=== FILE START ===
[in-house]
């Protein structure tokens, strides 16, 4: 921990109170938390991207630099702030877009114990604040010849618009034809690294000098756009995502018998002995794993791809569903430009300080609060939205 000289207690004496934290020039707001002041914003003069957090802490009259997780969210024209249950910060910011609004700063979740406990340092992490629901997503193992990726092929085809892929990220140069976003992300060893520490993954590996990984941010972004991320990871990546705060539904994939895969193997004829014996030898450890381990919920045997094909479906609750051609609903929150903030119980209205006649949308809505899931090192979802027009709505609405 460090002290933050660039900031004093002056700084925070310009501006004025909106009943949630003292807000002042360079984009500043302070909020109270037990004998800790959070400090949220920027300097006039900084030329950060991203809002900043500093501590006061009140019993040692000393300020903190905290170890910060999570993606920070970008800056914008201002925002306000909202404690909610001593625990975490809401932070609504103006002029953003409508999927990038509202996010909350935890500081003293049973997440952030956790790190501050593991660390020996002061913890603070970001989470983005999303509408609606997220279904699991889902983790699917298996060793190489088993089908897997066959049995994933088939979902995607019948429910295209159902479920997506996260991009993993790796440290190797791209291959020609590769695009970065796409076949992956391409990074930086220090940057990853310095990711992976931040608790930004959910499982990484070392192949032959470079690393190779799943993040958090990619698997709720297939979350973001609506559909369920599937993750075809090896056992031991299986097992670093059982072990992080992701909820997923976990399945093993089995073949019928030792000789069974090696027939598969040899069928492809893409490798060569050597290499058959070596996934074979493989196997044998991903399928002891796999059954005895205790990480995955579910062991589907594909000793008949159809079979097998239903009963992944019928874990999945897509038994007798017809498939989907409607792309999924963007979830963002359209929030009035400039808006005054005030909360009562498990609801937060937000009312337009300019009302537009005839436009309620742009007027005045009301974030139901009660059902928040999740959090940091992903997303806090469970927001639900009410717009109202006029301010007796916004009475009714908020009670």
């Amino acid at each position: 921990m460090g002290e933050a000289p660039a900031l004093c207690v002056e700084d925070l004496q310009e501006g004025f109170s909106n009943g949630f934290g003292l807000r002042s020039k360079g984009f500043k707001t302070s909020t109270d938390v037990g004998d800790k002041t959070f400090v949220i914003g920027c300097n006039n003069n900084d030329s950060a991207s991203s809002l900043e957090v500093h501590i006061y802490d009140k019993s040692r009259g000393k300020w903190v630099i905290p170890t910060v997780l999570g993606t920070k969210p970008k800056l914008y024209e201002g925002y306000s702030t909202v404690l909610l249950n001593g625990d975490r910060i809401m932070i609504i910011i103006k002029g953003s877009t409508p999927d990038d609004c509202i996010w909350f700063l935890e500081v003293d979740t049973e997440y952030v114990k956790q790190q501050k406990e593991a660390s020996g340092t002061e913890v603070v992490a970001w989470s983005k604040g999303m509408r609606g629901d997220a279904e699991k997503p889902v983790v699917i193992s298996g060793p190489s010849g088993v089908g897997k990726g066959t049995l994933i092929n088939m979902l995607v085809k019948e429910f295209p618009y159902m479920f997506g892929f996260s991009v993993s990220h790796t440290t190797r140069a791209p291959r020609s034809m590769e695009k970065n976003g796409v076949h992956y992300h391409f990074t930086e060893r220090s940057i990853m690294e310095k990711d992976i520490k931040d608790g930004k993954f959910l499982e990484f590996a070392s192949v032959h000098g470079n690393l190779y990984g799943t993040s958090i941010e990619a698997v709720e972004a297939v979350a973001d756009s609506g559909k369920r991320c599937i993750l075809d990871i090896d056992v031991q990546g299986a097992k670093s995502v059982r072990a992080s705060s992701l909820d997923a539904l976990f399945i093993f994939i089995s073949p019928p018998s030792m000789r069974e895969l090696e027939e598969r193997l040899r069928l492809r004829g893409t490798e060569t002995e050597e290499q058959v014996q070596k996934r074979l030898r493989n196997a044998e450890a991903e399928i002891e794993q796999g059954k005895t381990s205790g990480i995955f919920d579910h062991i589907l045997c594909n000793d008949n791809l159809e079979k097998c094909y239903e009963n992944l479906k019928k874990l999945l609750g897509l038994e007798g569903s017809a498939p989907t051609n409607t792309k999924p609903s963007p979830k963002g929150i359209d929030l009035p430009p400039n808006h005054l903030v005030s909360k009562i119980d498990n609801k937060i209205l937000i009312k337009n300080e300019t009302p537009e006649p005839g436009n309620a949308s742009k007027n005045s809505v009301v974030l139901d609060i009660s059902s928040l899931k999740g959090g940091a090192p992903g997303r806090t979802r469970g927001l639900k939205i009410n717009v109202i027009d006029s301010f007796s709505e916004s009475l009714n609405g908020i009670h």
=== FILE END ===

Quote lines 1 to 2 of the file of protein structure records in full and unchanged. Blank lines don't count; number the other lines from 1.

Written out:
[in-house]
């Protein structure tokens, strides 16, 4: 921990109170938390991207630099702030877009114990604040010849618009034809690294000098756009995502018998002995794993791809569903430009300080609060939205 000289207690004496934290020039707001002041914003003069957090802490009259997780969210024209249950910060910011609004700063979740406990340092992490629901997503193992990726092929085809892929990220140069976003992300060893520490993954590996990984941010972004991320990871990546705060539904994939895969193997004829014996030898450890381990919920045997094909479906609750051609609903929150903030119980209205006649949308809505899931090192979802027009709505609405 460090002290933050660039900031004093002056700084925070310009501006004025909106009943949630003292807000002042360079984009500043302070909020109270037990004998800790959070400090949220920027300097006039900084030329950060991203809002900043500093501590006061009140019993040692000393300020903190905290170890910060999570993606920070970008800056914008201002925002306000909202404690909610001593625990975490809401932070609504103006002029953003409508999927990038509202996010909350935890500081003293049973997440952030956790790190501050593991660390020996002061913890603070970001989470983005999303509408609606997220279904699991889902983790699917298996060793190489088993089908897997066959049995994933088939979902995607019948429910295209159902479920997506996260991009993993790796440290190797791209291959020609590769695009970065796409076949992956391409990074930086220090940057990853310095990711992976931040608790930004959910499982990484070392192949032959470079690393190779799943993040958090990619698997709720297939979350973001609506559909369920599937993750075809090896056992031991299986097992670093059982072990992080992701909820997923976990399945093993089995073949019928030792000789069974090696027939598969040899069928492809893409490798060569050597290499058959070596996934074979493989196997044998991903399928002891796999059954005895205790990480995955579910062991589907594909000793008949159809079979097998239903009963992944019928874990999945897509038994007798017809498939989907409607792309999924963007979830963002359209929030009035400039808006005054005030909360009562498990609801937060937000009312337009300019009302537009005839436009309620742009007027005045009301974030139901009660059902928040999740959090940091992903997303806090469970927001639900009410717009109202006029301010007796916004009475009714908020009670």